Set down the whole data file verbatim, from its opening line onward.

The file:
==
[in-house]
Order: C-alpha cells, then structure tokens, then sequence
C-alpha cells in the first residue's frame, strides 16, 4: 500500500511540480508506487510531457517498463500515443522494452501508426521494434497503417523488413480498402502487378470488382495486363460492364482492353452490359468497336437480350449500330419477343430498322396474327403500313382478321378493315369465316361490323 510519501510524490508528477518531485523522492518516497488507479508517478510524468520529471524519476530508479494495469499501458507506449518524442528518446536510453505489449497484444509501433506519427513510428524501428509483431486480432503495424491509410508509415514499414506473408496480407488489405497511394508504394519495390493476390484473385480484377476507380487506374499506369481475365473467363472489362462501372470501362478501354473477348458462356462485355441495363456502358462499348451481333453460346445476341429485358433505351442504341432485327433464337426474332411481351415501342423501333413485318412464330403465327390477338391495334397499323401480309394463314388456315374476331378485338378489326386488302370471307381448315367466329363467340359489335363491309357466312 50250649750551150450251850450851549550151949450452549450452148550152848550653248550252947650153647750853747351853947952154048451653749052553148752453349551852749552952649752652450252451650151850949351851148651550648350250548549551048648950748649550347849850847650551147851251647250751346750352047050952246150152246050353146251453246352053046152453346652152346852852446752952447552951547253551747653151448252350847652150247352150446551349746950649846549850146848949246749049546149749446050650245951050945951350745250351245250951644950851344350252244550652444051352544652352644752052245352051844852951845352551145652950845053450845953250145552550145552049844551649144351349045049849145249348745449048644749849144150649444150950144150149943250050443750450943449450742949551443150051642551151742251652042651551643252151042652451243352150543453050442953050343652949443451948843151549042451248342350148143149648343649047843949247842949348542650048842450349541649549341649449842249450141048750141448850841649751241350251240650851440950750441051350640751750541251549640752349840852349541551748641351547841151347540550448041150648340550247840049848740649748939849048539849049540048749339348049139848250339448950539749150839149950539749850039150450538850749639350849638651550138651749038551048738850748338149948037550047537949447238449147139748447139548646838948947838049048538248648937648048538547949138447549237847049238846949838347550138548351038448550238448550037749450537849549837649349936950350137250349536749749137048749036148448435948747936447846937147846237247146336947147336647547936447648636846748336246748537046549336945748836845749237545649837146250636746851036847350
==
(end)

[in-house]
Order: C-alpha cells, then structure tokens, then sequence
C-alpha cells in the first residue's frame, strides 16, 4: 500500500511540480508506487510531457517498463500515443522494452501508426521494434497503417523488413480498402502487378470488382495486363460492364482492353452490359468497336437480350449500330419477343430498322396474327403500313382478321378493315369465316361490323 510519501510524490508528477518531485523522492518516497488507479508517478510524468520529471524519476530508479494495469499501458507506449518524442528518446536510453505489449497484444509501433506519427513510428524501428509483431486480432503495424491509410508509415514499414506473408496480407488489405497511394508504394519495390493476390484473385480484377476507380487506374499506369481475365473467363472489362462501372470501362478501354473477348458462356462485355441495363456502358462499348451481333453460346445476341429485358433505351442504341432485327433464337426474332411481351415501342423501333413485318412464330403465327390477338391495334397499323401480309394463314388456315374476331378485338378489326386488302370471307381448315367466329363467340359489335363491309357466312 50250649750551150450251850450851549550151949450452549450452148550152848550653248550252947650153647750853747351853947952154048451653749052553148752453349551852749552952649752652450252451650151850949351851148651550648350250548549551048648950748649550347849850847650551147851251647250751346750352047050952246150152246050353146251453246352053046152453346652152346852852446752952447552951547253551747653151448252350847652150247352150446551349746950649846549850146848949246749049546149749446050650245951050945951350745250351245250951644950851344350252244550652444051352544652352644752052245352051844852951845352551145652950845053450845953250145552550145552049844551649144351349045049849145249348745449048644749849144150649444150950144150149943250050443750450943449450742949551443150051642551151742251652042651551643252151042652451243352150543453050442953050343652949443451948843151549042451248342350148143149648343649047843949247842949348542650048842450349541649549341649449842249450141048750141448850841649751241350251240650851440950750441051350640751750541251549640752349840852349541551748641351547841151347540550448041150648340550247840049848740649748939849048539849049540048749339348049139848250339448950539749150839149950539749850039150450538850749639350849638651550138651749038551048738850748338149948037550047537949447238449147139748447139548646838948947838049048538248648937648048538547949138447549237847049238846949838347550138548351038448550238448550037749450537849549837649349936950350137250349536749749137048749036148448435948747936447846937147846237247146336947147336647547936447648636846748336246748537046549336945748836845749237545649837146250636746851036847350